I have never really thought of the concept that race cannot be the same ethnicity. In today’s society, it is so common to naturally define race by skin color and physical differences, when in fact, this is wrong. In the first activity, “Understanding Race,” that we did this week, we learned that skin color is really just a genetic trait, which doesn’t cause people with different skin colors to be considered different races, but makes us more genetically diverse. According to Anthropologist Nina Jablonski, Ph.D. “variations in human skin are adaptive traits that correlate closely to geography and the sun’s ultraviolet radiation, not race.” (Goodman 2016, 1) Therefore, we are all a part of the same race, the human race; we may just have different ethnic backgrounds, genes, and adaptations in skin. So, if we’re all a part of the same human race, then why does it make sense to keep dividing each other ourselves and going against each other, sometimes solely because of what we think to be our different “races”? This lecture got me thinking about this issue more than I ever have before.
We all know that discrimination is still, unfortunately, a part of our world today, but do any of us really understand the effects that discrimination can have on a person? Discrimination and racism are aspects that most would not directly correlate with health issues, but in fact, these can be related. According to a study done on racial/ethnic discrimination and health, the stress induced by personal experiences of racial bias can affect health, overall, in society. (Williams, Neighbors and Jackson 2003) This study looked into past studies of a similar time period surrounding topics such as prejudice, ethnic discrimination, social discrimination, etc. The goal was to review these studies in order to analyze “the association between perceptions of racial/ethnic discrimination and a particular indicator of health.” (Williams, Neighbors and Jackson 2003) After analyzing the 53 studies, 32 of them had a measure of mental health. 25 of these associations were examined to have psychological distress, and 20 of these were found to have a positive association between discrimination and distress. (Williams, Neighbors and Jackson 2003) Obviously, mental health is something that could be more commonly noted to have an association with discrimination, but these mental health issues could lead to more dangerous diagnoses. These could include a diagnosis of major depression, which was found in these studies, and had a positive association with discrimination. There were also positive associations between discrimination and health with relation to hypertension, chronic conditions, and indicators of disability. (Williams, Neighbors and Jackson 2003) To me, this only further supports the notion that ethnicity and ethnic discrimination, meaning social aspects, can have an effect on health. The evidence found in all of our readings and activities this week proves that 1) ethnicity can affect health negatively, if we continue discriminating, and 2) we are all a part of the same race, so why is it even still necessary to put each other down based on skin color, which is really just an adaptation to the sun?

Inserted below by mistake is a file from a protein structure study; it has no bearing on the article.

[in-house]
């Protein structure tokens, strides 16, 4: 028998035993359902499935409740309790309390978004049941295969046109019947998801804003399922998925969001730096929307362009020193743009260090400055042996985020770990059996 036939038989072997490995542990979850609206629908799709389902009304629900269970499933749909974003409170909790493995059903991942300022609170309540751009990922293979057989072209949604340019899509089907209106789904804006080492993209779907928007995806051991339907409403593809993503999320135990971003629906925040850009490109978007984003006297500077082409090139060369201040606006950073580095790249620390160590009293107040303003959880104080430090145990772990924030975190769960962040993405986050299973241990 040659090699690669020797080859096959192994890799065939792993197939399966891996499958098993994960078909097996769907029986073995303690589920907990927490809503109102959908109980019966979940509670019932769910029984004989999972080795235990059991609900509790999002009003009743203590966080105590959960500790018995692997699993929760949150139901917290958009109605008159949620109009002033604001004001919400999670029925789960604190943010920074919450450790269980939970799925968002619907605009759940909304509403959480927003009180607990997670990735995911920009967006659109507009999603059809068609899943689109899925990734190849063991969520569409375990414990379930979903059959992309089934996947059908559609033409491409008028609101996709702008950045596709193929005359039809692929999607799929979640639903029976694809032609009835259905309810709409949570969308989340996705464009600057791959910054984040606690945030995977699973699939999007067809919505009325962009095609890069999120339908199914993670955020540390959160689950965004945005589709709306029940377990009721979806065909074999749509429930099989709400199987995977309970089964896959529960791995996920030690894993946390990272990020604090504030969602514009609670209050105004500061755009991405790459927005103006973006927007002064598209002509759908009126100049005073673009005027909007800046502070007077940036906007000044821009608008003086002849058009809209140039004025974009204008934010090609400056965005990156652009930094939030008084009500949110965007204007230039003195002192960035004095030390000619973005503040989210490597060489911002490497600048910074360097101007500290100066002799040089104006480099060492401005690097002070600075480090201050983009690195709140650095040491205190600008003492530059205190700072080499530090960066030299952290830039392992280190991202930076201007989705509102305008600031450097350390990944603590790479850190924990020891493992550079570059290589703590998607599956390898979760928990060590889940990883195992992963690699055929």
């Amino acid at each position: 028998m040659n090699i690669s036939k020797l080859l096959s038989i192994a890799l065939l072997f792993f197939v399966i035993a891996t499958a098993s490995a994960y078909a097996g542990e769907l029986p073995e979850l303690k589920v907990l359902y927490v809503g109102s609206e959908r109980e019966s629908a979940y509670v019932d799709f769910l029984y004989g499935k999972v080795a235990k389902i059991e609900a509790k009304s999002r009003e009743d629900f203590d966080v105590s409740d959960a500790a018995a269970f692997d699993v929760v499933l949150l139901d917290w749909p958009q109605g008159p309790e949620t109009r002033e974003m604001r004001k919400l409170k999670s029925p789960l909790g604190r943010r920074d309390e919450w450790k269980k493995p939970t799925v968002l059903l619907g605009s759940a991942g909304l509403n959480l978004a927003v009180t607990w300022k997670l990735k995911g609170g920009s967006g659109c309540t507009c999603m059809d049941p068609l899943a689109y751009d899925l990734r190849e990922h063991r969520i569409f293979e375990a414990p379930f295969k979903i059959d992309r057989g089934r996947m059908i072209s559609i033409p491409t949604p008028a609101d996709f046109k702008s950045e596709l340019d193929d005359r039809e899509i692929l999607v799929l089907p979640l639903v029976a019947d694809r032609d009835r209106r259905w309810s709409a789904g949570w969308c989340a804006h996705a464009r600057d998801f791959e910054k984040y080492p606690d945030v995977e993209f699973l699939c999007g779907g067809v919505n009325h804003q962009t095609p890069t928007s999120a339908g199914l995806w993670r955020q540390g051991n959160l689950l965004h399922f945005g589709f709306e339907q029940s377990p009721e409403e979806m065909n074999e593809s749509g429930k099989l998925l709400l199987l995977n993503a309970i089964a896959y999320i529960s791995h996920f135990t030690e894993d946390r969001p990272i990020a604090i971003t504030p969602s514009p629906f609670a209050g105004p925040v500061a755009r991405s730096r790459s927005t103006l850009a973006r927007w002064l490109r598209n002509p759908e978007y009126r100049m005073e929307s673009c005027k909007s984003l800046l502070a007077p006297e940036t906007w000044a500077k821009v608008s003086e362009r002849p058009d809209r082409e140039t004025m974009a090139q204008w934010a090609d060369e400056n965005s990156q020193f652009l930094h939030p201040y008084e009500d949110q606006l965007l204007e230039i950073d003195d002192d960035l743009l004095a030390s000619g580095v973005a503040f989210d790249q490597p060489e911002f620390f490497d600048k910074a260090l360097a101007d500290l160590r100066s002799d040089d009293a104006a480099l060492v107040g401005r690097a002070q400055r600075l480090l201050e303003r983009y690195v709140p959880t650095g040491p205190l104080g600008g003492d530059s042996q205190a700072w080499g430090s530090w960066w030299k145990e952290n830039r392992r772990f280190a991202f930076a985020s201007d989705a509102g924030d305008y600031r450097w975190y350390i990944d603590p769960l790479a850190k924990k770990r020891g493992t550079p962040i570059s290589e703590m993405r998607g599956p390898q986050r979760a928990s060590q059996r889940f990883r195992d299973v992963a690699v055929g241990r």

Goodman, Alan. “RACE – Only Skin Deep.” UnderstandingRace.org. Accessed July 06, 2016.
Williams, David R., Harold W. Neighbors and James S. Jackson. 2003. “Racial/Ethnic
Discrimination and Health: Findings From Community Studies.” American Journal Of
Public Health 93:200-08. Accessed July 06, 2016. doi: 10.2105/AJPH.93.2.200.